Massachusetts General Law (MGL) 208 covers divorce. This chapter of the laws of the Commonwealth describe everything from the definition of divorce to alimony, child support, and custody issues. Section 31A pertains to visitation and custody in the best interest of a child and covers abuse of parent or child. The best interest of the child is the primary determining factor in awarding custody. An abusive parent may not be awarded sole custody, shared legal custody, or shared physical custody. Custody arrangements must be in the best interest of the child. If one of the parents in a divorce or custody dispute has a history of being an abusive parent, then the court may deny custody or visitation or place restrictions. The court may order supervised visitation for the abusive parent. The abusive parent may be ordered to attend a certified batterer’s treatment program. They are often ordered to refrain from alcohol and other controlled substance during and up to 24 hours before a scheduled visitation. They may also be restricted from overnight visitation. The court may impose any other condition to provide for the safety of the child. Restraining orders are often issued when there is a request for […]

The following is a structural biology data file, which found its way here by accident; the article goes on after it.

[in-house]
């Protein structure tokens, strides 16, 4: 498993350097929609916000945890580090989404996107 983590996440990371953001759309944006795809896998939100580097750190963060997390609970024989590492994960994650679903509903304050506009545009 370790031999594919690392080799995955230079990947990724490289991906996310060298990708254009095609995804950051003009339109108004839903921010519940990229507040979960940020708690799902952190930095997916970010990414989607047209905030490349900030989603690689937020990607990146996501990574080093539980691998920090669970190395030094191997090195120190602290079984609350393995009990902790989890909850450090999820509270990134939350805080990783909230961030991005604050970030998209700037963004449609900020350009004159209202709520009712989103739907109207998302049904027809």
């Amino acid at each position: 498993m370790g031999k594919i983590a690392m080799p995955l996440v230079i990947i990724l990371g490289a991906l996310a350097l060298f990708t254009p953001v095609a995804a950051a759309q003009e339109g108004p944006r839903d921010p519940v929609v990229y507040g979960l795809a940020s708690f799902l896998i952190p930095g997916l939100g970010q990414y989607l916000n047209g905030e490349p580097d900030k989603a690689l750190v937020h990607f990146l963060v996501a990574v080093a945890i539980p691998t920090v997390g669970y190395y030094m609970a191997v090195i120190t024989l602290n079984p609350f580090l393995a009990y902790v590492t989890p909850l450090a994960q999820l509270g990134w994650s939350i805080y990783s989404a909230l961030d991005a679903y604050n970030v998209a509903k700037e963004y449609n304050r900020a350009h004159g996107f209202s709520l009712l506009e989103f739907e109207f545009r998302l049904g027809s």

October 2, 2018

Understanding Your Rights in a Car Accident: Massachusetts Personal Injury Claims Explained